The text of the interview is as follows:

[Asharq Al-Awsat] How did you feel when you were received in the hall by a three-minute standing ovation?

[Abbas] The people were affected by the Palestinian atmosphere; there were also fears that our stand may change at the last minute. People were hoping for this change; that is why we were warmly welcomed even before I delivered my speech. At the United Nations, we offered hopes to the people. I was very pleased to notice that the audience was very attentive. At the same time, however, we do not wish to give them high expectations.

[Asharq Al-Awsat] Did you face any obstacles before you left for the United Nations?

[Abbas] Many Arabs and Europeans rejected the idea of going to the Security Council. Several Arab countries wanted to present an initiative. We will seek to develop any Arab or foreign initiative.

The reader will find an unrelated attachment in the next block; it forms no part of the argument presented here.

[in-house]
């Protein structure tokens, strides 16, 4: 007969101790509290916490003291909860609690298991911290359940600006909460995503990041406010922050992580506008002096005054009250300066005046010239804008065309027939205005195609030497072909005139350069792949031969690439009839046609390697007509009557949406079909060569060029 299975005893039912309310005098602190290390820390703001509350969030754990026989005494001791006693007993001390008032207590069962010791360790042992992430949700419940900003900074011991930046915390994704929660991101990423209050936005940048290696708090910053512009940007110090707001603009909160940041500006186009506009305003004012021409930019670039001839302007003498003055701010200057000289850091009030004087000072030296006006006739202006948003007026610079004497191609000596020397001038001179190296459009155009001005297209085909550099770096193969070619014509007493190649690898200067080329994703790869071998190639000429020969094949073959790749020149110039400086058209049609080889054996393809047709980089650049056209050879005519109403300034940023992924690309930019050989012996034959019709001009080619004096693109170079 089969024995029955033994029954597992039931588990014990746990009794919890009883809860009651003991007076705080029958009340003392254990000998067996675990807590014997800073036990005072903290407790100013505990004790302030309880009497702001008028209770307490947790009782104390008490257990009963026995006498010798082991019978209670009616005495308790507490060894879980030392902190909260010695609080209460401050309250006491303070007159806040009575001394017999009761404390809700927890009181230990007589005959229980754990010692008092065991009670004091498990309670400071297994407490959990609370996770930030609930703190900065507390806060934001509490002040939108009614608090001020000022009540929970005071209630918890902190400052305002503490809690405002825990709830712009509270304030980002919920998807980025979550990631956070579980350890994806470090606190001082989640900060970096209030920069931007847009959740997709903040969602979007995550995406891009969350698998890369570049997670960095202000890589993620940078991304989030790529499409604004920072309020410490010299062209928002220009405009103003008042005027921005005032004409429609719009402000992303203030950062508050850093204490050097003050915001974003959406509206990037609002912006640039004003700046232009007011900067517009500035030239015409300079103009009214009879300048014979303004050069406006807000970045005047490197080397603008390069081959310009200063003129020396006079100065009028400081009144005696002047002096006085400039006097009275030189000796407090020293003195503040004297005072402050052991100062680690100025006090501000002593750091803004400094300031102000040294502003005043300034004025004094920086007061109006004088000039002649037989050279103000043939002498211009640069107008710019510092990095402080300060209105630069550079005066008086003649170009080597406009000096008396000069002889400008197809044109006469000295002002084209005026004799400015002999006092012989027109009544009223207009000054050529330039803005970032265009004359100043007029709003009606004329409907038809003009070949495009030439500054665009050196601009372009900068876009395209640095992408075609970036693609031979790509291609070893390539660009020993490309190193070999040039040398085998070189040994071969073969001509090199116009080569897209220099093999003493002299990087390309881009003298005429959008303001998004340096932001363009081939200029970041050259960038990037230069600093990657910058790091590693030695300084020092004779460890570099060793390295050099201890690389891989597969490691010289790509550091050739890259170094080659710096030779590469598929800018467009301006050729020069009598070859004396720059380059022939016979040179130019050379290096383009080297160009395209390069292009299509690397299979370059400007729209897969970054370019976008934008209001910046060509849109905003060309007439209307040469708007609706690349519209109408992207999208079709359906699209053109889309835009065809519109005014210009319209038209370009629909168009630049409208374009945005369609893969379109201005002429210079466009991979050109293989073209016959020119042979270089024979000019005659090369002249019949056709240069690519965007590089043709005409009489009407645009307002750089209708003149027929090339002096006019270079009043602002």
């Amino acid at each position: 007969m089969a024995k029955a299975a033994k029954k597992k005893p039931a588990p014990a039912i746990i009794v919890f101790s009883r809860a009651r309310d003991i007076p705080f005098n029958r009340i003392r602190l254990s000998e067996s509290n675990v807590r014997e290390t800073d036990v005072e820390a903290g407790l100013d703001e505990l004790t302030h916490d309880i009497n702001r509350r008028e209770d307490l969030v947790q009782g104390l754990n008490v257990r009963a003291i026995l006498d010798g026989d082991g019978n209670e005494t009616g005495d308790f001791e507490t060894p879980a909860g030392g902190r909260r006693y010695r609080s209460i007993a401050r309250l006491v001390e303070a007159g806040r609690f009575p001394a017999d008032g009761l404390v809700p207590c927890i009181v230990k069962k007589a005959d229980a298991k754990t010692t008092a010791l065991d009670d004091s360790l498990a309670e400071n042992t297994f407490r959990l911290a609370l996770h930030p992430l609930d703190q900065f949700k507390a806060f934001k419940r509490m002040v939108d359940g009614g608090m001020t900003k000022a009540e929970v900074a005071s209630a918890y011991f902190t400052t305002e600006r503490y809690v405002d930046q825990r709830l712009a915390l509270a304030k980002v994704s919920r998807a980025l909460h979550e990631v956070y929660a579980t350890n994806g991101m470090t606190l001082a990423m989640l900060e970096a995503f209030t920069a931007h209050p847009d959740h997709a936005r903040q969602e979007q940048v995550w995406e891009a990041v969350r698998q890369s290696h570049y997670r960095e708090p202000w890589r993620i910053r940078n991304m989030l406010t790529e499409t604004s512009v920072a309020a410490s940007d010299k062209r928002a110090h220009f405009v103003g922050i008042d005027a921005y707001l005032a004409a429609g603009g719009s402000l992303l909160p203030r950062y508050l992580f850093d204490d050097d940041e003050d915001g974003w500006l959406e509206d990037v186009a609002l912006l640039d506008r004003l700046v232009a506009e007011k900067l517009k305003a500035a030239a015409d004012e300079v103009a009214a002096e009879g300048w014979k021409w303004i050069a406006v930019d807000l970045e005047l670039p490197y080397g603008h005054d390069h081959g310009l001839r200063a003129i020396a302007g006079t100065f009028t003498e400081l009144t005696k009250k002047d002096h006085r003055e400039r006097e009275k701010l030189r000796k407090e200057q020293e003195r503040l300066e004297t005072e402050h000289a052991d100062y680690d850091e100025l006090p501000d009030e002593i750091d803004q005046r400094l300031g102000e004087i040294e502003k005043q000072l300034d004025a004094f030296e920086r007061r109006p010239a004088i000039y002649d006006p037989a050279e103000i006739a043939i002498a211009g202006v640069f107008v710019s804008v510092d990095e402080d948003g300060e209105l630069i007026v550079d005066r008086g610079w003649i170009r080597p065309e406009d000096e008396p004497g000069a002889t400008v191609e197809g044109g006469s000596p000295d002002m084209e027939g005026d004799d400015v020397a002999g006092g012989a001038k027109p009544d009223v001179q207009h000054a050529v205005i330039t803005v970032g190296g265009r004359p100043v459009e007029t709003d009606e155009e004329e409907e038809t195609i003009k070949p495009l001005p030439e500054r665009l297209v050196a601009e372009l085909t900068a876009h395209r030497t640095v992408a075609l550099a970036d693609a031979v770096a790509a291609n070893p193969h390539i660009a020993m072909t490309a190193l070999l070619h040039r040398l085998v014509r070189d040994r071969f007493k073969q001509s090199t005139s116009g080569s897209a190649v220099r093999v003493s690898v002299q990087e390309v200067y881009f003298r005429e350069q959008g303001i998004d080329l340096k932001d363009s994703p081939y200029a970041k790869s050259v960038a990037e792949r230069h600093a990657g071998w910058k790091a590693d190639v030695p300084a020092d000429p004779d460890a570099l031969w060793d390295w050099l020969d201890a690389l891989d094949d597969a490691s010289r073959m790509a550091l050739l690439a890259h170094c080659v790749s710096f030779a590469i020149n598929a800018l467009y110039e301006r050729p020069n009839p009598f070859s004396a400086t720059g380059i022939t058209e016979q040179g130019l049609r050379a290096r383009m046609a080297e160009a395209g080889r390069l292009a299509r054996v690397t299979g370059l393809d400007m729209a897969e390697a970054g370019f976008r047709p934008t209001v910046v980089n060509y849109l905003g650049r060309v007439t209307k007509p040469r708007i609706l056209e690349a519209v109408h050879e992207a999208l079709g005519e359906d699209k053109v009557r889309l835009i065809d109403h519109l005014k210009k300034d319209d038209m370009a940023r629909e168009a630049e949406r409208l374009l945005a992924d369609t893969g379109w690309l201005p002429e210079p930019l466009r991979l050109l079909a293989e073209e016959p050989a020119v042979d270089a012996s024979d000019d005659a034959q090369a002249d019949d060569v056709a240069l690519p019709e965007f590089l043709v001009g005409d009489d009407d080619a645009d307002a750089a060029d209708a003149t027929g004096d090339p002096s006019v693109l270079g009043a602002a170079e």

[Asharq Al-Awsat] How do you feel about the statement issued by the Quartet?

[Abbas] I will give my opinion only after I return to Ramallah and discuss it with the leadership. We will announce our opinion afterward. We were presented with a French initiative and we will consider it. We will also consider the Arab initiative and the new European initiative. As for the past European initiative, we should reject it.

[Asharq Al-Awsat] What about the Arab initiative, I mean the initiative that was adopted at the Arab summit in Beirut?

[Abbas] We should safeguard this initiative; we should not ignore it. We should give it more importance and focus on it because it incorporates a complete political solution for the Middle East. The Israelis have not yet realized the substance of this solution.

[Asharq Al-Awsat] Is it possible to deal with any initiative that does not set [the borders of] 1967 as a reference point and does not reject settlement construction activities or call for a halt to such activities?

[Abbas] We will not deal with any initiative that ignores these two points.

[Asharq Al-Awsat] How will you deal with the financial crisis that might exacerbate in view of the sanctions that the US Administration may impose because of the step taken to go to the United Nations?